• ESMP 2010 Student computer labs are open for students to use with learning assistant help available. There is wide variability in size and hours of operation. Consideration can be given to sharing open labs across related disciplines for more efficient use of hardware and staff. Ideally, student computer labs should be open and staffed at least 35 hours a week. Staffing plans will need to be considered. Dual use classrooms/labs often have specialized discipline specific software for majors in programs. Ideally, they should be open and staffed at least 35 hours a week. The current standard for new faculty computers is a laptop with Windows XP. (Faculty may request a desktop.) Standards must be set for learning assistant computers. A goal is to provide all faculty and staff with appropriate hardware that is operational and up to date. There will be a general replacement cycle and a more frequent replacement cycle for ‘power users’, those who teach online and in disciplines with evolving software needs, such as computer science and engineering. Learning assistants must have technology able to support the department curriculum. Student computers at the HEC’s should be available for both scheduled classes and “lab/information commons.” Appropriate availability will be determined. More TEC1 classrooms should be available at all Brookdale locations, including the HEC’s, and schedules should be coordinated for multiple discipline use. Conversations regarding ‘thin client technology” rather than individual PC’s as a method of saving money and maintenance time on PC’s should be initiated with the Executive Director of Information Technology and OIT. Attention must always be given to security back-up for all Educational Services files, and virus protection. Furthermore, we should continue to explore storage space for students on Brookdale servers. Any new procedures should be discussed with appropriate faculty and staff. After a full discussion, an educational process for new procedures should take place. Software The software budget must be the responsibility of Educational Services and must be reviewed regularly by division and department chairs. The budget will be managed by an Educational Services administrator. The funding process must be clear to all participants. Budgeting priority will be: 1. Software that supports the courseware (text). If the students purchase it, we must have it on our machines. 2. Software that supports instruction. 3. Innovative software (e.g. Synchroneyes) that is part of departmental action plans. All computers should have the most current version of Microsoft Office and the College- standard email application installed. All computers should have appropriate anti-virus, 7/15/2010 187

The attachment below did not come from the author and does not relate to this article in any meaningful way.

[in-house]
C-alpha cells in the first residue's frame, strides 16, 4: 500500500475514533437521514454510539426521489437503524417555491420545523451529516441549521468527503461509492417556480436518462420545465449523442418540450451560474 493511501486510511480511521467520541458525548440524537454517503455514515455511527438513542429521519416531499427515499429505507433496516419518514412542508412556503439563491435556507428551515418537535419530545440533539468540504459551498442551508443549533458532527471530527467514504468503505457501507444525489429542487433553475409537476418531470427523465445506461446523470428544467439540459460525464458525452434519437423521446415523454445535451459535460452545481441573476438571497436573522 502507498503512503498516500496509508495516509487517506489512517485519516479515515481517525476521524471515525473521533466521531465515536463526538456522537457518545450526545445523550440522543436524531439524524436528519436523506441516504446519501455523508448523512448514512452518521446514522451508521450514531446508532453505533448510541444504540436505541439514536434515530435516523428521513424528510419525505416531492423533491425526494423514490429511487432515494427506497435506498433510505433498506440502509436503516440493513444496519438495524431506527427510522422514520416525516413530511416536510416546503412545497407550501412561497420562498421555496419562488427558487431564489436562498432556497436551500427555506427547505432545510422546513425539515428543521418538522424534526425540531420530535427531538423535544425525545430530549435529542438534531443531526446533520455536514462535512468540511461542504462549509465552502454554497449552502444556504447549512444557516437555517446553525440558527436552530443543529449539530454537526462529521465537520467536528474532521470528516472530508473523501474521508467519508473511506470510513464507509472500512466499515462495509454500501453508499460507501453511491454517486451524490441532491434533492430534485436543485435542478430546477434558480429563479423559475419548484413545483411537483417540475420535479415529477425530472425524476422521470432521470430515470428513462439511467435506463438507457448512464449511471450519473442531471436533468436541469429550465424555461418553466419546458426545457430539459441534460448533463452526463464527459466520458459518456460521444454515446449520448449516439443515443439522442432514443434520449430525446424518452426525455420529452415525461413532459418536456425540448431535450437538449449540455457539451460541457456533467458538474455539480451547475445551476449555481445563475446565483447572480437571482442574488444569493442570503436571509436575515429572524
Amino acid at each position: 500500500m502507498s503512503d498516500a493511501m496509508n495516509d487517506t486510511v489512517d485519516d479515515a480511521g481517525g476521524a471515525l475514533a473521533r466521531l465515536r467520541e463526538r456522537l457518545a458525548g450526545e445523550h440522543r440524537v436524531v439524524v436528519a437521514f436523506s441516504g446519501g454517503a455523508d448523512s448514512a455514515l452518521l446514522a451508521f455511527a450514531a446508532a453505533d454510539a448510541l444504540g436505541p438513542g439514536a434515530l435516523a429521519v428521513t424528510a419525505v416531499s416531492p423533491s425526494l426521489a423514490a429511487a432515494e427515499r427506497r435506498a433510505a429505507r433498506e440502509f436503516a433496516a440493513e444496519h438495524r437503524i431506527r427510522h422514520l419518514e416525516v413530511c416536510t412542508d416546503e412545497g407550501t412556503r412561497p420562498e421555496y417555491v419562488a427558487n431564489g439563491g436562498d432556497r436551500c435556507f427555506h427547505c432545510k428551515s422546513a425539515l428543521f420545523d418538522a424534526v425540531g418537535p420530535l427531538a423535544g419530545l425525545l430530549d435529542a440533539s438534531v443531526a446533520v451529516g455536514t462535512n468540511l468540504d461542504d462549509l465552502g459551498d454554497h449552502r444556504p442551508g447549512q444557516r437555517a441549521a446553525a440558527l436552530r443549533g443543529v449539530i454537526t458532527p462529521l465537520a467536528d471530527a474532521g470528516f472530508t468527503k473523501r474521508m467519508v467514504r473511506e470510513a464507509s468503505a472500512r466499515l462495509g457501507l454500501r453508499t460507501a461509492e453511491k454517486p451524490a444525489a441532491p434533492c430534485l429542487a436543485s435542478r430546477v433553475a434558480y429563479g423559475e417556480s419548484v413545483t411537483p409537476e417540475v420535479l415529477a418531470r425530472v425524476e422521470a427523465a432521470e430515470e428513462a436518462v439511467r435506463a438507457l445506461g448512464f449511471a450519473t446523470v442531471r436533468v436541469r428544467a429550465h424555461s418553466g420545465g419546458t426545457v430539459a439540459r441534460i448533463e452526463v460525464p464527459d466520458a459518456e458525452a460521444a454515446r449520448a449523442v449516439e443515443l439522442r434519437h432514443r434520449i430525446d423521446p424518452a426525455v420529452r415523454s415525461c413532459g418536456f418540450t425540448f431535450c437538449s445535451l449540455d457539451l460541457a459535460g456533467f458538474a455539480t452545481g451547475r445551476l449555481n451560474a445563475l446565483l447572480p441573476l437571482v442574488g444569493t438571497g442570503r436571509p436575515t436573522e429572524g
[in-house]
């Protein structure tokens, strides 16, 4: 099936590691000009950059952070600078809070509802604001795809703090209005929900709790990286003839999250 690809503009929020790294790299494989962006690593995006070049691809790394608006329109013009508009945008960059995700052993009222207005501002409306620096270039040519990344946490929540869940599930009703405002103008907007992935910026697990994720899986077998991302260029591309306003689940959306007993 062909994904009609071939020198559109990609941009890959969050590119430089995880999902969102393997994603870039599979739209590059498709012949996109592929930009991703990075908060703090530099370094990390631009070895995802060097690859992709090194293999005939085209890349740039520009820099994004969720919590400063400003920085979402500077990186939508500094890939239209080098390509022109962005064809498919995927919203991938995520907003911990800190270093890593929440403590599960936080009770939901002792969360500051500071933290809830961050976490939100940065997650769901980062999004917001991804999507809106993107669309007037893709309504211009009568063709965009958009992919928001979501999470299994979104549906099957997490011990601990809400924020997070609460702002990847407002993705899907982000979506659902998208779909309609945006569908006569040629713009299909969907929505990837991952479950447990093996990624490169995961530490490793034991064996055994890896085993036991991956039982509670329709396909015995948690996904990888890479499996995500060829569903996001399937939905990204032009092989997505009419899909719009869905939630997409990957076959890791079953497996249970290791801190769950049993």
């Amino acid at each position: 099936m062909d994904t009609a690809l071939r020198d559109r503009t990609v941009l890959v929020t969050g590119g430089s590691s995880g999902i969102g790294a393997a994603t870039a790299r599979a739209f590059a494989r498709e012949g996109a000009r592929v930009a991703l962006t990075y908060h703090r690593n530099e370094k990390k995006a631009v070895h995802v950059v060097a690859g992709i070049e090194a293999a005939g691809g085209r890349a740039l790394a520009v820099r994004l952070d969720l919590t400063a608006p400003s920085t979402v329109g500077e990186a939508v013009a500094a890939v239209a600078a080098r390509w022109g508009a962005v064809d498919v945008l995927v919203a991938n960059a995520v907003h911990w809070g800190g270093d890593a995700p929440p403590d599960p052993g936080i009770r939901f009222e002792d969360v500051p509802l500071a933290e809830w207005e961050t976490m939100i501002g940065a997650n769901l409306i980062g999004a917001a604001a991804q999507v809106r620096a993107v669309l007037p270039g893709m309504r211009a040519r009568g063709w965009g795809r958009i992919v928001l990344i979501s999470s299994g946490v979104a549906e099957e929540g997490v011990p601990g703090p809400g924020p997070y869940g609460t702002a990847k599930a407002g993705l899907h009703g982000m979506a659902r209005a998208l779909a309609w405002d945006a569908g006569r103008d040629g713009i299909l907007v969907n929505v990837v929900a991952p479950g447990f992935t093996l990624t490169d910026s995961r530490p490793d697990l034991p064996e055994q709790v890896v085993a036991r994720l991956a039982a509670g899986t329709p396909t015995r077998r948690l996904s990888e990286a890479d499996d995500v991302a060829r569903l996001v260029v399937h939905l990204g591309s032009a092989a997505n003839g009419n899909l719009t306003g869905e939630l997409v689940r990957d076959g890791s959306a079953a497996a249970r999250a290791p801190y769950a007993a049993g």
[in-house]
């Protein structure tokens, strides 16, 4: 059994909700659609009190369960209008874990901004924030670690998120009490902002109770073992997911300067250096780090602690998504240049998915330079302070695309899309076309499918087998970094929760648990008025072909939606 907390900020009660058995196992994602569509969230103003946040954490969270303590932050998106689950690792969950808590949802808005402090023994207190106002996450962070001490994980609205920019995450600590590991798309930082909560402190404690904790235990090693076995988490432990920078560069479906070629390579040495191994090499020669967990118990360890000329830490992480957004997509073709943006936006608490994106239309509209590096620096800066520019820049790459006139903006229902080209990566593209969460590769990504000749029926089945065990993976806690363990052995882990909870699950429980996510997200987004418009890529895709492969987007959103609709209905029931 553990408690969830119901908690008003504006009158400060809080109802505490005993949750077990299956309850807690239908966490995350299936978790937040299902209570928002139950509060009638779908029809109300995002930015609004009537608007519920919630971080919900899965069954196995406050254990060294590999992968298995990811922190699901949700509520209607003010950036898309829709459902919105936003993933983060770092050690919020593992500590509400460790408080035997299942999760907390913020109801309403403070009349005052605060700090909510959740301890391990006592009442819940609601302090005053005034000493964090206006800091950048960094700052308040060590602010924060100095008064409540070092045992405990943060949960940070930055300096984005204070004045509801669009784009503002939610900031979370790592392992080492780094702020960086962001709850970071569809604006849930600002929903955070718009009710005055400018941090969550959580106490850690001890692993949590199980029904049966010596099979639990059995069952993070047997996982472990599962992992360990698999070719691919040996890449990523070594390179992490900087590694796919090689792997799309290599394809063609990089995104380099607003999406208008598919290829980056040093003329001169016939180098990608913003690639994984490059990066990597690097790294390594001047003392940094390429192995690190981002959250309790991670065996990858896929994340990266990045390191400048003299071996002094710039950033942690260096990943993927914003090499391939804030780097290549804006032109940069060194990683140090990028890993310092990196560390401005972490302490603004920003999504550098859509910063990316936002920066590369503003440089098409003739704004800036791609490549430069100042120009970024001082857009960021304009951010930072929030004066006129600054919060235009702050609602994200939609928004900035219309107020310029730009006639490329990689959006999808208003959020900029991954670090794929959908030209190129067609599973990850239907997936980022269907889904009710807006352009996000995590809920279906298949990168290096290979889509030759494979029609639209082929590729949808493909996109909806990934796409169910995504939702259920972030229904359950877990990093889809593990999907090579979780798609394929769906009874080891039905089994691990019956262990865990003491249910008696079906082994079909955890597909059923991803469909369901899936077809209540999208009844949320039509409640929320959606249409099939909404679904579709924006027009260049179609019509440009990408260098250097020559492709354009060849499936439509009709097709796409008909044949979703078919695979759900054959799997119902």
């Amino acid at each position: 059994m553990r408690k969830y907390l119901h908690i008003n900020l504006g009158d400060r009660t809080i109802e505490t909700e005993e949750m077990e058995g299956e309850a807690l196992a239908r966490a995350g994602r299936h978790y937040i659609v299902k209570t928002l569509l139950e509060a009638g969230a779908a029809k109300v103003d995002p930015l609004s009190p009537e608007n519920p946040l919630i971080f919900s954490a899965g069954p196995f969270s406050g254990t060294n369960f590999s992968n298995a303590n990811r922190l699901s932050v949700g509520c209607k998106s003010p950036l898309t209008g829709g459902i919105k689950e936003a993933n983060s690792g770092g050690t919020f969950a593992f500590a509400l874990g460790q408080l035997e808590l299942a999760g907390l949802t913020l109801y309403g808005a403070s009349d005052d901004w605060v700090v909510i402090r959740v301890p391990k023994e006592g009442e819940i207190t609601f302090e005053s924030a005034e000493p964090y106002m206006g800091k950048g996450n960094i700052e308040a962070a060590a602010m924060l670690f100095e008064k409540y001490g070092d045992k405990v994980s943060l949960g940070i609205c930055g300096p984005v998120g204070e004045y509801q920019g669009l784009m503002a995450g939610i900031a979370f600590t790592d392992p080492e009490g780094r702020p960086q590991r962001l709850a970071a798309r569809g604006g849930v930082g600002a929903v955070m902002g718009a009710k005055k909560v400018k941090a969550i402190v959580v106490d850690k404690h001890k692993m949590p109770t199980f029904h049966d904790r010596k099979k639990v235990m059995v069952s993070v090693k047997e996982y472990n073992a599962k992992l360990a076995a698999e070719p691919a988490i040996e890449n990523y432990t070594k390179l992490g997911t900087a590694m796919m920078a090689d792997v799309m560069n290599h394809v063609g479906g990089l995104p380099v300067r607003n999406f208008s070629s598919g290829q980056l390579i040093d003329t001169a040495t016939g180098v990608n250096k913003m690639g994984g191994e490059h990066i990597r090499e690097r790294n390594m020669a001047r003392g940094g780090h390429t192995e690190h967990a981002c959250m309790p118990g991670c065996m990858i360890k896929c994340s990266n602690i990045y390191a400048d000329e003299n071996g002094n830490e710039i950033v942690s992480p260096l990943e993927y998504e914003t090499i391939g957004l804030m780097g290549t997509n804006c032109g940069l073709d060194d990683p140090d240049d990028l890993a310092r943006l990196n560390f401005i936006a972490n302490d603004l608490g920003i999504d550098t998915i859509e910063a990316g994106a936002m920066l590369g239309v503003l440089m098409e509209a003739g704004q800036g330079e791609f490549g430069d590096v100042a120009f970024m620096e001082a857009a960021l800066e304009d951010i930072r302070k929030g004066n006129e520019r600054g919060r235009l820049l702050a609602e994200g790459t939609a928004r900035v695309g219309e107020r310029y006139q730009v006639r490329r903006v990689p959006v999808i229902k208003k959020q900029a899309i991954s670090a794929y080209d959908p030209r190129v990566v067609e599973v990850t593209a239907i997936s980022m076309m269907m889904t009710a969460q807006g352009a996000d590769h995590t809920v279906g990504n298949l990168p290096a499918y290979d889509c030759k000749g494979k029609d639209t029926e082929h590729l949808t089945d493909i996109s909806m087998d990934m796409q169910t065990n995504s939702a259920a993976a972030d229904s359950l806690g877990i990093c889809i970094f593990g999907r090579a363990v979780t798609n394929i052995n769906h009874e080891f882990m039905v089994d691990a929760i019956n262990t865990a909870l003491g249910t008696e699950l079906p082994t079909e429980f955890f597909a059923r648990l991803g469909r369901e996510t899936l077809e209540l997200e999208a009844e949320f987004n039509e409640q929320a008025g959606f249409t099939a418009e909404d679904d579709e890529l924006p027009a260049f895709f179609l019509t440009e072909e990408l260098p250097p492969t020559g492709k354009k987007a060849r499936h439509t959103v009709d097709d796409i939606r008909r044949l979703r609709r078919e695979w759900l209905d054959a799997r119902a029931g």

• ESMP 2010 anti-spyware and firewall software installed and configured to auto-update. Computers in teaching, open and dual-use labs should be set-up with Deep Freeze or an equivalent to ensure the integrity of the data on the systems. A maintenance schedule should be set up and followed for computers in classrooms and labs in order to ensure that software is up to date. The current operating system (Windows XP) should be installed with up to date Service Packs and security patches and configured to auto-update. Exceptions should be made for specialized software that has not been updated to run on newer service packs. Software choices should consider the College’s course management system. Since the College will only support the chosen course management system, any differing text/software choices must have good online support available to students and faculty. There will be a single software clearinghouse for copies of software, volume licenses, and site licenses. When possible, the software will be maintained on a College server, rather than on individual PC’s. Training Website management for faculty and faculty training will be coordinated through the TLC. On-site and off-site professional development will be provided for standard software (MS Office), specialized software (AutoCAD, Dreamweaver, etc), and innovative software. Training requests should be made at the department level and then prioritized and implemented by the division chairs. Whenever possible, internal expertise will be utilized to provide this training. To facilitate greater dissemination of these sessions appropriate technology will be used to record and archive sessions, providing for on-demand professional development. Training should be routinely available for all faculty (full-time and adjunct) for optimal use of Technology Enhanced Classrooms. “The Teaching Learning Center (TLC) will be the hub for basic training for productivity tools such as the Microsoft Office Suite (Word, Excel, Access, and Power Point) and for instructional technology training in Smart Classrooms, Online and Hybrid Courses, and ITV Courses. Training in basic to advanced tools use, from e-mail to multi-media, must be provided in order to support faculty, as well as pedagogy training in a collaborative, faculty-involved curriculum.” [Distance Education Chapter] The TLC transition should be assessed regularly over the next few years to see if the goal of optimizing the use of technology in learning is being realized. All activities and processes of the TLC should always be carefully documented for smooth transitions and greater applicability. Websites A standard will be set for a consistent look to department and course webpages based on a College template. Course webpages will be informational with possible links to 7/15/2010 188